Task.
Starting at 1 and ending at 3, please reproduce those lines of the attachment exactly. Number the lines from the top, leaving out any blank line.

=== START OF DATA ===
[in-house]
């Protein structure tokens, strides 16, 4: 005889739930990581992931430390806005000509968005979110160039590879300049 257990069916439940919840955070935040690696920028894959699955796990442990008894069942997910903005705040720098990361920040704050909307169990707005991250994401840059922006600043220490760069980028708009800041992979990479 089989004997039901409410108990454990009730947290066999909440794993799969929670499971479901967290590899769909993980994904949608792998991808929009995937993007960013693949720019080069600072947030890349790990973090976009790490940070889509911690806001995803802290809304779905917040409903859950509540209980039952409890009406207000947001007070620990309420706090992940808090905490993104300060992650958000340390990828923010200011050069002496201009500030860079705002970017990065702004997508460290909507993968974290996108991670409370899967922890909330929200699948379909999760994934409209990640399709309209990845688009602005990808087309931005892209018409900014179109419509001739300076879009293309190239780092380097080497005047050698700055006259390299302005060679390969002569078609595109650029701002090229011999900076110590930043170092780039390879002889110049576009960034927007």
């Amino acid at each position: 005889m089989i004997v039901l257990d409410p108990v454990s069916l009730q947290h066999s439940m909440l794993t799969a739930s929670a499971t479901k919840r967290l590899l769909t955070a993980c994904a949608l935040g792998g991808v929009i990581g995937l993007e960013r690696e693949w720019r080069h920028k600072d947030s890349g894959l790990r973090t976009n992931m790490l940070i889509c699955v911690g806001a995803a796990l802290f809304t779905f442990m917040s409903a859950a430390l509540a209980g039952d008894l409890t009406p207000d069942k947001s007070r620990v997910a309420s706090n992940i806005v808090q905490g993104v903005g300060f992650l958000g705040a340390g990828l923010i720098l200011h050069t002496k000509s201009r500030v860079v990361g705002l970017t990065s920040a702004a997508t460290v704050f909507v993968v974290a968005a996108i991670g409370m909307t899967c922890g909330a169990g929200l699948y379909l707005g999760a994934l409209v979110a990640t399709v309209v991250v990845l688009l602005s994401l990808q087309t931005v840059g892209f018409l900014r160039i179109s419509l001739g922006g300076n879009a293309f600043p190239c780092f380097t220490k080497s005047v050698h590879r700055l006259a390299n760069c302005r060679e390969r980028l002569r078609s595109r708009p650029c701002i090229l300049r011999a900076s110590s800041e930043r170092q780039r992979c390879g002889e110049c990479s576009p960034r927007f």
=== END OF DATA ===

[in-house]
């Protein structure tokens, strides 16, 4: 005889739930990581992931430390806005000509968005979110160039590879300049 257990069916439940919840955070935040690696920028894959699955796990442990008894069942997910903005705040720098990361920040704050909307169990707005991250994401840059922006600043220490760069980028708009800041992979990479 089989004997039901409410108990454990009730947290066999909440794993799969929670499971479901967290590899769909993980994904949608792998991808929009995937993007960013693949720019080069600072947030890349790990973090976009790490940070889509911690806001995803802290809304779905917040409903859950509540209980039952409890009406207000947001007070620990309420706090992940808090905490993104300060992650958000340390990828923010200011050069002496201009500030860079705002970017990065702004997508460290909507993968974290996108991670409370899967922890909330929200699948379909999760994934409209990640399709309209990845688009602005990808087309931005892209018409900014179109419509001739300076879009293309190239780092380097080497005047050698700055006259390299302005060679390969002569078609595109650029701002090229011999900076110590930043170092780039390879002889110049576009960034927007």
């Amino acid at each position: 005889m089989i004997v039901l257990d409410p108990v454990s069916l009730q947290h066999s439940m909440l794993t799969a739930s929670a499971t479901k919840r967290l590899l769909t955070a993980c994904a949608l935040g792998g991808v929009i990581g995937l993007e960013r690696e693949w720019r080069h920028k600072d947030s890349g894959l790990r973090t976009n992931m790490l940070i889509c699955v911690g806001a995803a796990l802290f809304t779905f442990m917040s409903a859950a430390l509540a209980g039952d008894l409890t009406p207000d069942k947001s007070r620990v997910a309420s706090n992940i806005v808090q905490g993104v903005g300060f992650l958000g705040a340390g990828l923010i720098l200011h050069t002496k000509s201009r500030v860079v990361g705002l970017t990065s920040a702004a997508t460290v704050f909507v993968v974290a968005a996108i991670g409370m909307t899967c922890g909330a169990g929200l699948y379909l707005g999760a994934l409209v979110a990640t399709v309209v991250v990845l688009l602005s994401l990808q087309t931005v840059g892209f018409l900014r160039i179109s419509l001739g922006g300076n879009a293309f600043p190239c780092f380097t220490k080497s005047v050698h590879r700055l006259a390299n760069c302005r060679e390969r980028l002569r078609s595109r708009p650029c701002i090229l300049r011999a900076s110590s800041e930043r170092q780039r992979c390879g002889e110049c990479s576009p960034r927007f």